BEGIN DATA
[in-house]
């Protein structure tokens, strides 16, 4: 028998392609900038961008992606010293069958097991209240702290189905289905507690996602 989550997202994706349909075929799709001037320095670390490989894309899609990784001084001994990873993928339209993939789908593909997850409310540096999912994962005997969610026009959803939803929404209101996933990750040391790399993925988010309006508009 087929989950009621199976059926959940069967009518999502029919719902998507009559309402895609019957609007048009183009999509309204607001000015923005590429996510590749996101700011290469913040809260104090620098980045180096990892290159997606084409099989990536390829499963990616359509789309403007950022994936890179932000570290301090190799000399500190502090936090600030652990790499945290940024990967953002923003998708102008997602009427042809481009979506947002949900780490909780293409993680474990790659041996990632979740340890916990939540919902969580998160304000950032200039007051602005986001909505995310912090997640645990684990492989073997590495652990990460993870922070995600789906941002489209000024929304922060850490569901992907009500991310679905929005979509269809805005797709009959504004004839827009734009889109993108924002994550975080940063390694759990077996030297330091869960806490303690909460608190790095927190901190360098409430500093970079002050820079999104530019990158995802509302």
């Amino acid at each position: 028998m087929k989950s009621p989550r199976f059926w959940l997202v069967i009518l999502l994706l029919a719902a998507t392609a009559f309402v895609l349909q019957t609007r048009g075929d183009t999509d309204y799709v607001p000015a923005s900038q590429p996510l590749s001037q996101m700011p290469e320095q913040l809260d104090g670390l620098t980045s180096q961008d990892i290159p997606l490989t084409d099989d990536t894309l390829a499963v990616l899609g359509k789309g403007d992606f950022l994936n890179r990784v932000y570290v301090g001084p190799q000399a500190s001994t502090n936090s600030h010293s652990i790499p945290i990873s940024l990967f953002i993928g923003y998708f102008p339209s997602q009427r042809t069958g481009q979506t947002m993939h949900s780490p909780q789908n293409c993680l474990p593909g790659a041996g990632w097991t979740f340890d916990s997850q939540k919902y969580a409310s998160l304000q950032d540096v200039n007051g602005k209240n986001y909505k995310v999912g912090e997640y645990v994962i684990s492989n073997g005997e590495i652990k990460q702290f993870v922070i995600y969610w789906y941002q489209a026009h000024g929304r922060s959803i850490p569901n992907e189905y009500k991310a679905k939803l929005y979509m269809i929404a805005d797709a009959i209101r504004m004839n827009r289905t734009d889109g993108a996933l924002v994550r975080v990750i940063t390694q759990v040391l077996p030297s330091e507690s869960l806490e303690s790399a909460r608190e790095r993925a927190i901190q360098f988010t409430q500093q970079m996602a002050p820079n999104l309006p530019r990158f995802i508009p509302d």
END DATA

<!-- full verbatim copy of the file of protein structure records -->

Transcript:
[in-house]
């Protein structure tokens, strides 16, 4: 028998392609900038961008992606010293069958097991209240702290189905289905507690996602 989550997202994706349909075929799709001037320095670390490989894309899609990784001084001994990873993928339209993939789908593909997850409310540096999912994962005997969610026009959803939803929404209101996933990750040391790399993925988010309006508009 087929989950009621199976059926959940069967009518999502029919719902998507009559309402895609019957609007048009183009999509309204607001000015923005590429996510590749996101700011290469913040809260104090620098980045180096990892290159997606084409099989990536390829499963990616359509789309403007950022994936890179932000570290301090190799000399500190502090936090600030652990790499945290940024990967953002923003998708102008997602009427042809481009979506947002949900780490909780293409993680474990790659041996990632979740340890916990939540919902969580998160304000950032200039007051602005986001909505995310912090997640645990684990492989073997590495652990990460993870922070995600789906941002489209000024929304922060850490569901992907009500991310679905929005979509269809805005797709009959504004004839827009734009889109993108924002994550975080940063390694759990077996030297330091869960806490303690909460608190790095927190901190360098409430500093970079002050820079999104530019990158995802509302």
């Amino acid at each position: 028998m087929k989950s009621p989550r199976f059926w959940l997202v069967i009518l999502l994706l029919a719902a998507t392609a009559f309402v895609l349909q019957t609007r048009g075929d183009t999509d309204y799709v607001p000015a923005s900038q590429p996510l590749s001037q996101m700011p290469e320095q913040l809260d104090g670390l620098t980045s180096q961008d990892i290159p997606l490989t084409d099989d990536t894309l390829a499963v990616l899609g359509k789309g403007d992606f950022l994936n890179r990784v932000y570290v301090g001084p190799q000399a500190s001994t502090n936090s600030h010293s652990i790499p945290i990873s940024l990967f953002i993928g923003y998708f102008p339209s997602q009427r042809t069958g481009q979506t947002m993939h949900s780490p909780q789908n293409c993680l474990p593909g790659a041996g990632w097991t979740f340890d916990s997850q939540k919902y969580a409310s998160l304000q950032d540096v200039n007051g602005k209240n986001y909505k995310v999912g912090e997640y645990v994962i684990s492989n073997g005997e590495i652990k990460q702290f993870v922070i995600y969610w789906y941002q489209a026009h000024g929304r922060s959803i850490p569901n992907e189905y009500k991310a679905k939803l929005y979509m269809i929404a805005d797709a009959i209101r504004m004839n827009r289905t734009d889109g993108a996933l924002v994550r975080v990750i940063t390694q759990v040391l077996p030297s330091e507690s869960l806490e303690s790399a909460r608190e790095r993925a927190i901190q360098f988010t409430q500093q970079m996602a002050p820079n999104l309006p530019r990158f995802i508009p509302d």